Critical Theology

Introducing an Agenda for an Age of Global Crisis

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Carl A. Raschke
  • Downers Grove, IL: 
    IVP Academic Press
    , August
     175 pages.
     For other formats: Link to Publisher's Website.


Carl Raschke has spent his entire career at the intersection of theology, social theory, political philosophy, and the hurly-burly of practiced American religion, and in his 75th year he remains as provocative and insightful as ever. His recent primer, Critical Theology, is a welcome handbook for those with philosophical backgrounds seeking to ground their study of the Frankfurt school with something like Jürgen Moltmann’s liberation theology, or for those of a theological bent trying to grapple with the dense social critiques of a continental philosopher like Slavoj Žižek. Of course, the main purpose of the book is to introduce the agenda of critical theologians to a wider audience (presumably a wider, reformed, and evangelical Christian audience since the publisher is IVP). In carrying out this task Raschke is lucid in his explanations and mostly convincing in his call to action. 

Critical Theology begins with a brief historical synopsis that covers the major events and responses Raschke sees as milestones in the development of what has coalesced today into a coherent field of thought. Monuments like Barth, Habermas, Heidegger, Bultmann, Marcuse, and Horkheimer are all touched on, if somewhat episodically, in order to draw a connecting line between French and German Marxist philosophy and the development of critical theological voices in the middle of the 20th century. 

The middle portion of the book lays out a compelling answer to what Raschke suggests is the first task for any good critical theologian: “Recognizing that there is a crisis” (42). To support this, Raschke proposes a marked symmetry between the cultural crisis of the middle of the 20th century and the challenges facing the present. He draws on the works of Taubes and Arendt to tie an extended line between the “automated thought processing” of Arendt’s reports from Eichmann’s trial (45) and Taubes’s sense of theology as the janus face of the political (57), to the present where dissent from the norms of political correctness is perilous and politics itself has been substituted in the public sphere as an all-encompassing social discourse.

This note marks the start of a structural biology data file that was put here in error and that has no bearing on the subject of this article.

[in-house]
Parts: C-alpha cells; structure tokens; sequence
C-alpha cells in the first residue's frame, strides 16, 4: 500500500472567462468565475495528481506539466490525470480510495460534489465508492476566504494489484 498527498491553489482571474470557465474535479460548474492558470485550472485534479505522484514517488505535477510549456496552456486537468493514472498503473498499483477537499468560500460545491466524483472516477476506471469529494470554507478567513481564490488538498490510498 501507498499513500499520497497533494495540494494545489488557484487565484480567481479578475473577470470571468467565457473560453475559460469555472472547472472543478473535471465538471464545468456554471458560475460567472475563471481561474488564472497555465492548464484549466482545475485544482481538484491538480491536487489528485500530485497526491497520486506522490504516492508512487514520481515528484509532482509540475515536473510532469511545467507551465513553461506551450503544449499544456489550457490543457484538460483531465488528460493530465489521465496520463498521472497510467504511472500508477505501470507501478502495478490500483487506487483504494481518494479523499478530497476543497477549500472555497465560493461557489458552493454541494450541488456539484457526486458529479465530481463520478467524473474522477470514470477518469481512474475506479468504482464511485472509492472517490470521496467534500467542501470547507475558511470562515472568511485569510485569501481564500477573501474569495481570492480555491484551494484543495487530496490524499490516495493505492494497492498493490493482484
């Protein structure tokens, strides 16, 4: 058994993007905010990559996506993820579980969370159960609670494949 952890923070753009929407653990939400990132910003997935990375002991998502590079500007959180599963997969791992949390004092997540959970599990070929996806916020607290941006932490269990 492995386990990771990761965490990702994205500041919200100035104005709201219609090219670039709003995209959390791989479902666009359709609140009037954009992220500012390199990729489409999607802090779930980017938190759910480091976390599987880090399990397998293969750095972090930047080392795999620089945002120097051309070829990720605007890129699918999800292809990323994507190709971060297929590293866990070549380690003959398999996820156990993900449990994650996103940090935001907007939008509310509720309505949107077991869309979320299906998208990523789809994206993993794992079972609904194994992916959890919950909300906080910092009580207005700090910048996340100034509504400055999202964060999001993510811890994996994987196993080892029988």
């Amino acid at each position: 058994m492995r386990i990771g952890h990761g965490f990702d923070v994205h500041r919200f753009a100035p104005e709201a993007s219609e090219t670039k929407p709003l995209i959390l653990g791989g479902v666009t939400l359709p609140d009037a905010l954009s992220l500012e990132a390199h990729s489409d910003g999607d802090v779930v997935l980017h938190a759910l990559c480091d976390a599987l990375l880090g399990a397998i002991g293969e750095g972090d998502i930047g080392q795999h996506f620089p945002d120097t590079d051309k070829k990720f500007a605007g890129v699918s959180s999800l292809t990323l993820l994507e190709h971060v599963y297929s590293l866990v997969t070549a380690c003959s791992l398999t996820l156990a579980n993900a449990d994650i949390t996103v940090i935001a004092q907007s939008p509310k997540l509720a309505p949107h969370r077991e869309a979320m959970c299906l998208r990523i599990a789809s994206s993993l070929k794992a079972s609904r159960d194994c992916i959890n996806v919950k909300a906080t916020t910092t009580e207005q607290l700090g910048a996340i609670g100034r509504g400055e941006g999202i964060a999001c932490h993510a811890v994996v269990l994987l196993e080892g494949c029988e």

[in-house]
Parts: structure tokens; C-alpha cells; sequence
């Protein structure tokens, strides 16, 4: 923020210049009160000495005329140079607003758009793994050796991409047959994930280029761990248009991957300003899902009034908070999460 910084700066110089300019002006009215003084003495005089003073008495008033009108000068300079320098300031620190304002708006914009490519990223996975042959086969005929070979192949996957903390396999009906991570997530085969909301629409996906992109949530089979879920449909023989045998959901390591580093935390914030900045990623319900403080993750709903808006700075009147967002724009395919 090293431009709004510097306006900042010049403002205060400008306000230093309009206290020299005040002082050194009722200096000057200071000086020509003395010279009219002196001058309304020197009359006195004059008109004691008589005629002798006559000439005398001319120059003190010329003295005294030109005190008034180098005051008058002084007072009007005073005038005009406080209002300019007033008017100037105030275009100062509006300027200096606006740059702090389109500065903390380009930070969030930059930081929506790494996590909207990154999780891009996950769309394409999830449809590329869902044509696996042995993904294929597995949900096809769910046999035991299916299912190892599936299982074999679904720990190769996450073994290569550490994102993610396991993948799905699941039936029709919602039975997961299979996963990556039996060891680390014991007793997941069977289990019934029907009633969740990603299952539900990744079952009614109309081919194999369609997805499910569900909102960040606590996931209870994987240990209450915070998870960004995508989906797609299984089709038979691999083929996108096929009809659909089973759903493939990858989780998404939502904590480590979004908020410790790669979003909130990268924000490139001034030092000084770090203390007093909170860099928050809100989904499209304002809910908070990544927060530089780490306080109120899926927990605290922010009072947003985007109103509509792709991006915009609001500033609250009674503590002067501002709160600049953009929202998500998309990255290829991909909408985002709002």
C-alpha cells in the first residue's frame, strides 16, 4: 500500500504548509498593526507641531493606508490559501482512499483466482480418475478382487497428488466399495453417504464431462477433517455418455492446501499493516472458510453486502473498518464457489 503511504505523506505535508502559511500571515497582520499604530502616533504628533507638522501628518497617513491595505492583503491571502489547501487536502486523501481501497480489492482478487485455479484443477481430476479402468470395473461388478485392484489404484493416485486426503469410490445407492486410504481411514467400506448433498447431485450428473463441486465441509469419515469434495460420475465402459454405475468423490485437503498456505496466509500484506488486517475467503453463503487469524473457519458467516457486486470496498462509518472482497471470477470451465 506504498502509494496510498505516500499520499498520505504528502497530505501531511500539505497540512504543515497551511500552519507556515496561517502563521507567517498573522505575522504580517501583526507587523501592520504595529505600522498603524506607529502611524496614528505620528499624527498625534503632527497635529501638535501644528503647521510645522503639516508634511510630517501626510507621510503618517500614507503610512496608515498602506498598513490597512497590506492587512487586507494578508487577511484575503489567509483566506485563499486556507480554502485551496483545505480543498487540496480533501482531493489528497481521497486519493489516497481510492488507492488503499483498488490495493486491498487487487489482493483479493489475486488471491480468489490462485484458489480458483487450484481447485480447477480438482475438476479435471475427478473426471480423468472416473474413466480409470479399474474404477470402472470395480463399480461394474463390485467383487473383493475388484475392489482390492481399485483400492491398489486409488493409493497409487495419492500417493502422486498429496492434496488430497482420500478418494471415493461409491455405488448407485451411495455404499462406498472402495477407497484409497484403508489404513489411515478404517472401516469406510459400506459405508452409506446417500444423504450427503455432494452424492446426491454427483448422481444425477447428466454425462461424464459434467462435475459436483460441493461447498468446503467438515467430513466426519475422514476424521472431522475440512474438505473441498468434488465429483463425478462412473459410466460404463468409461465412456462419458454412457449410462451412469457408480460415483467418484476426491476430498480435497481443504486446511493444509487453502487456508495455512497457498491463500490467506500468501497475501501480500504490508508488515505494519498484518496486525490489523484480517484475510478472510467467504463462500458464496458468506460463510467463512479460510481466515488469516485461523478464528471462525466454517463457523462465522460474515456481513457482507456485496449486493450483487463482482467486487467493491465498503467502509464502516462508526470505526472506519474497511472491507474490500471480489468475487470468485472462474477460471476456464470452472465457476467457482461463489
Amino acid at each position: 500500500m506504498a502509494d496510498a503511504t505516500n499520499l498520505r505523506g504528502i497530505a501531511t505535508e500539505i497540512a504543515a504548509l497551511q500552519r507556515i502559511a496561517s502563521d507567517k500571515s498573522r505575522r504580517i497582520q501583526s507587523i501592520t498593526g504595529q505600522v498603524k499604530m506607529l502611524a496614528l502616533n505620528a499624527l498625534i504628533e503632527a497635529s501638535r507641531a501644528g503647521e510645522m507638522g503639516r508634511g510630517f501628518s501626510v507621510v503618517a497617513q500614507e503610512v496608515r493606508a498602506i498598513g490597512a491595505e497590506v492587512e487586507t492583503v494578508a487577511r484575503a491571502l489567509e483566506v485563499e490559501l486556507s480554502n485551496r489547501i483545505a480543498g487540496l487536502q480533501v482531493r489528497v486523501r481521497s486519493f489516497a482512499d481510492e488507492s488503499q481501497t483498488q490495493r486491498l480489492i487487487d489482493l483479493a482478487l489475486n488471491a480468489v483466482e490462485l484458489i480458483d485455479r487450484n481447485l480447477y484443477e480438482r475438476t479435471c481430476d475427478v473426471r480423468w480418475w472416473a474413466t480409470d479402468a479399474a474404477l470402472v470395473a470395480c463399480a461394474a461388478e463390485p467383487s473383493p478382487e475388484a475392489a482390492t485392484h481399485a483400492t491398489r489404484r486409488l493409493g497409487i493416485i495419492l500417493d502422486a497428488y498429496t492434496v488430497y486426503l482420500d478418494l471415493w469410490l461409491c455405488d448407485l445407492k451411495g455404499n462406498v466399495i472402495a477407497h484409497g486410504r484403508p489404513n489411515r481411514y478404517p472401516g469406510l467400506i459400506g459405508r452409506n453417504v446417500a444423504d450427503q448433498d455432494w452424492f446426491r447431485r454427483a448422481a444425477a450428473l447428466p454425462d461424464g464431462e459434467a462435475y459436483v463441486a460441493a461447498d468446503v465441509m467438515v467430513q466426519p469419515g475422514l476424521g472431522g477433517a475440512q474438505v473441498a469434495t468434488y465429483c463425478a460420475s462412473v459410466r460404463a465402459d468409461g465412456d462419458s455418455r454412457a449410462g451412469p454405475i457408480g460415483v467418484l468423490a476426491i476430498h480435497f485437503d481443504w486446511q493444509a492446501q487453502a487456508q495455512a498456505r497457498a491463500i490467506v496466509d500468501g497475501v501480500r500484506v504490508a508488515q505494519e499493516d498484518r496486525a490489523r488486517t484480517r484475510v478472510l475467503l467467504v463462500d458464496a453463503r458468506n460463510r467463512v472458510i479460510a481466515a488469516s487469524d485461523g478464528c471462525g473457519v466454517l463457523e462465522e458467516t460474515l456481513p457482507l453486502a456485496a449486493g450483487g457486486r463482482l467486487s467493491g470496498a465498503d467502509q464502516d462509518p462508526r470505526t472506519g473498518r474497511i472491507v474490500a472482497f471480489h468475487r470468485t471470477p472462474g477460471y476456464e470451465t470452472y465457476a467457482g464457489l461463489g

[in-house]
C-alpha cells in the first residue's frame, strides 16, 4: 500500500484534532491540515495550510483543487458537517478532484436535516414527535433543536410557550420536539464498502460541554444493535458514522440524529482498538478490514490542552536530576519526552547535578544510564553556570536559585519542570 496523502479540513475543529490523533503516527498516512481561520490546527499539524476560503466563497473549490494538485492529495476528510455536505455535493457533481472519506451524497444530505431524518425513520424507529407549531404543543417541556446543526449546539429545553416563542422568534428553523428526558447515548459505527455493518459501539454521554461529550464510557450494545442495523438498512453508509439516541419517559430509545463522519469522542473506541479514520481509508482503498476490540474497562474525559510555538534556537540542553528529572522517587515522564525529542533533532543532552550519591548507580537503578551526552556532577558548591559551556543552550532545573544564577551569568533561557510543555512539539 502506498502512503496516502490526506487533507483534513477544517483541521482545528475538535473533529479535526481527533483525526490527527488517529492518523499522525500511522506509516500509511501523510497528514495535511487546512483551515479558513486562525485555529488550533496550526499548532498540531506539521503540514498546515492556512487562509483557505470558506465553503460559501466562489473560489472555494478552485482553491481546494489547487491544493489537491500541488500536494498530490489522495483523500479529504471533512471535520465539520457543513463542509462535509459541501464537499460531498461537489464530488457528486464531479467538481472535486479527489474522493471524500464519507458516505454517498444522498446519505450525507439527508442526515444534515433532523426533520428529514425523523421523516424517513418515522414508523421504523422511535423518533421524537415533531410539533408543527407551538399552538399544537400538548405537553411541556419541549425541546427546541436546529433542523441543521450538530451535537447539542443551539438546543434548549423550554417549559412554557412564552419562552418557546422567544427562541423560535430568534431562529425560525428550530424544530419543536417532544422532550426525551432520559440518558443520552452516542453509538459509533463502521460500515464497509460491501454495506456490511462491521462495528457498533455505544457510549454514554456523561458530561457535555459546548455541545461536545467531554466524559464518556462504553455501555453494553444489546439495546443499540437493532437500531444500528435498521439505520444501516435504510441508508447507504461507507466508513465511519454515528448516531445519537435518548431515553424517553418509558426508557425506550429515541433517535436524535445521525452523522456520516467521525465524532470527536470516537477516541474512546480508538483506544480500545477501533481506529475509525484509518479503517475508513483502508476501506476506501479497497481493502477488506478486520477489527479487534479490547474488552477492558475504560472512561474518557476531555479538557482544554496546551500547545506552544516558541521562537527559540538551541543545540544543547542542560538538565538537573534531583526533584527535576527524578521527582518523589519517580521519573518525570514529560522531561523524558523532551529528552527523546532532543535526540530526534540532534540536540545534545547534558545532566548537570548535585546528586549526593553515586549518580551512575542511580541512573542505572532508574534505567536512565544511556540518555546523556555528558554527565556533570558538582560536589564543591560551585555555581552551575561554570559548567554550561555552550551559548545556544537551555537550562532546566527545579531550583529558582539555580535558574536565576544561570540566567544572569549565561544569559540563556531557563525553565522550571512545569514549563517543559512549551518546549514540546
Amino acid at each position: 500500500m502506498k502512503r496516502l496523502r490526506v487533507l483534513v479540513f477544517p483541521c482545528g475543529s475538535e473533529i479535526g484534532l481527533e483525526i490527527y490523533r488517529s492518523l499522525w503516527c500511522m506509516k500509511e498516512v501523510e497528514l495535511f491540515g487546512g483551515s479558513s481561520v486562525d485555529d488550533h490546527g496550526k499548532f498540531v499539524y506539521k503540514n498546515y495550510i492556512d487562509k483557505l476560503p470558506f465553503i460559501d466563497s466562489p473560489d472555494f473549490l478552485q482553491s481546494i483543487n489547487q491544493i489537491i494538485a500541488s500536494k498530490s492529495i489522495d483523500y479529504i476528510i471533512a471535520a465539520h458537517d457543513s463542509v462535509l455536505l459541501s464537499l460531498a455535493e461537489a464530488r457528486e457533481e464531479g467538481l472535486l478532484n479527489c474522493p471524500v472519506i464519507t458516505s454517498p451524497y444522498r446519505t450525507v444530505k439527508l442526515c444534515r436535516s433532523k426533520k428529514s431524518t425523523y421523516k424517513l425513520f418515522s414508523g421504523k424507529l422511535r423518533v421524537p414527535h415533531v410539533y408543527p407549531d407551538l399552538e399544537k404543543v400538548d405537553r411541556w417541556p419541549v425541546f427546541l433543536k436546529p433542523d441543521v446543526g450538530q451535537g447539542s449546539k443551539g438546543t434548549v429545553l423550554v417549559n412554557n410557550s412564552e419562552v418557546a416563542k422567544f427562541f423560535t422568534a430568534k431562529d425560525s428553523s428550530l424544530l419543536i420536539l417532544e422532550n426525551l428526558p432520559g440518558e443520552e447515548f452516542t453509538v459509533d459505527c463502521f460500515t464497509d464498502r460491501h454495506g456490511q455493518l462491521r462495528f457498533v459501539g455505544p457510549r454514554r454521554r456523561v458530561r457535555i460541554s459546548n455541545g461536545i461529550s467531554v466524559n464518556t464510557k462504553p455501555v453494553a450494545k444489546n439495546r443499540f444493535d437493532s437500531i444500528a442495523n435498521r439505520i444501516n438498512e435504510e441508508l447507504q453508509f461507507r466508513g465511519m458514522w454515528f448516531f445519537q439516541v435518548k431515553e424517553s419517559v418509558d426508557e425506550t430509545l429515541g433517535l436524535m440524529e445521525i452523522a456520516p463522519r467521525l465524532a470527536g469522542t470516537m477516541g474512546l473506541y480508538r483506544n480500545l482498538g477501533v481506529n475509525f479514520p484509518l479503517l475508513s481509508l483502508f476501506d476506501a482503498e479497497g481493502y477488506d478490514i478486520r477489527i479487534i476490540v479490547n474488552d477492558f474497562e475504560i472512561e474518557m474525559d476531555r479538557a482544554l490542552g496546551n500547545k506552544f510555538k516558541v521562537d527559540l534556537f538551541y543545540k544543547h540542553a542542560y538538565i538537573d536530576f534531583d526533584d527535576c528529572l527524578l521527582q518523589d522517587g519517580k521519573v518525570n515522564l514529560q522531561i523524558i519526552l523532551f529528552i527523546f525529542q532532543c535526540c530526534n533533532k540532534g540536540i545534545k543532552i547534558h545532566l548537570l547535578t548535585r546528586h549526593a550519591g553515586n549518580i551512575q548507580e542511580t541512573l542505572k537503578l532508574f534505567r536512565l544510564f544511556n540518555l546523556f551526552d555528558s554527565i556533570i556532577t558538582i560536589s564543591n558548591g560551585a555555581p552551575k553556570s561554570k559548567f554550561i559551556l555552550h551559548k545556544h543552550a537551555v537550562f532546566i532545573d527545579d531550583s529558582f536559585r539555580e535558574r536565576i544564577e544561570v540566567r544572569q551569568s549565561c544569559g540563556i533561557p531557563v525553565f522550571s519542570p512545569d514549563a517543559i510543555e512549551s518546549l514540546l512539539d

The final two chapters, which make up nearly half the book, are spent weaving together Raschke’s proposed responses to the socio-political crisis he has identified. Here, Raschke’s colors fly with vigor and verve. His first target is the field of religious studies itself, wracked with a 19th century protestant eurocentrism masquerading as 20th century empiricism (113-14). This uncritical approach has led to, in his estimation, “the almost total eclipse of the philosophy of religion within the study of religion.” As a result, “though religion is almost by definition what Jürgen Habermas would term a system of ‘communicative action,’ no effort has been made to deploy the exploding genre of communication theory in the analysis of religious phenomena” (115). 

To this, Raschke proposes turning focus away from religion and toward “religion”: not in an emotive, spiritualist way à la the boomer hippies of the 1960’s, but in a critical and semiotic way that deploys the existentialist conundrum Raschke draws from Hereclitus: “What do we mean by logos?” This is a question in which, as he suggests, “questions of theory, questions of theology and questions of philosophy” all find their origin (127). At the core of this “religious” sense Raschke, echoing Kierkegaard, writes that we must acknowledge and take seriously the very potent “force of God” (128): the world changing, culture shaping force most singularly manifested by the resurrection of Christ event and its reverberations over the last two millennia. 

Raschke’s primer provides an excellent description of how critical theology and critical theory have been and continue to grow more intertwined. He lays out in clear detail how some of the major figures like Badiou, Žižek, Habermas, and Weber have influenced and interacted with the field, and presses a compelling vision of how new theologians and theorists could carry the torch of these thinkers. But one wonders if anything in Raschke’s formulation of critical theology’s future could evoke the same simple wonder—carry the same “force of God”—­­as a Jewish rabbi saying, “Blessed are the meek, for they shall inherit the earth.” The same question applies to the saying, “Follow me and I will make you fishers of men”—words that have compelled so many billions to reimagine and renegotiate the world. What is lost in the conundrum of academia’s endless complications and critical re-imaginings around theology is that what we take for granted today as normative was itself a critical reevaluation. The (Christian) “religion” Raschke’s critical theology is meant to engage with and repurpose into a grand critique of the crisis inhering in the present social and political milieu is, at its core, already meant to be a rebuke to the powers that be. And it is not clear how, if in any way other than nomenclature, Raschke thinks critical theology should remain moored to that tradition.

About the Reviewer(s): 

Michael Raubach is a doctoral candidate in Reception Theory at Aarhus University.

Date of Review: 
October 9, 2018
About the Author(s)/Editor(s)/Translator(s): 

Carl A. Raschke is professor of religious studies at the University of Denver, specializing in continental philosophy, the philosophy of religion, and the theory of religion. 


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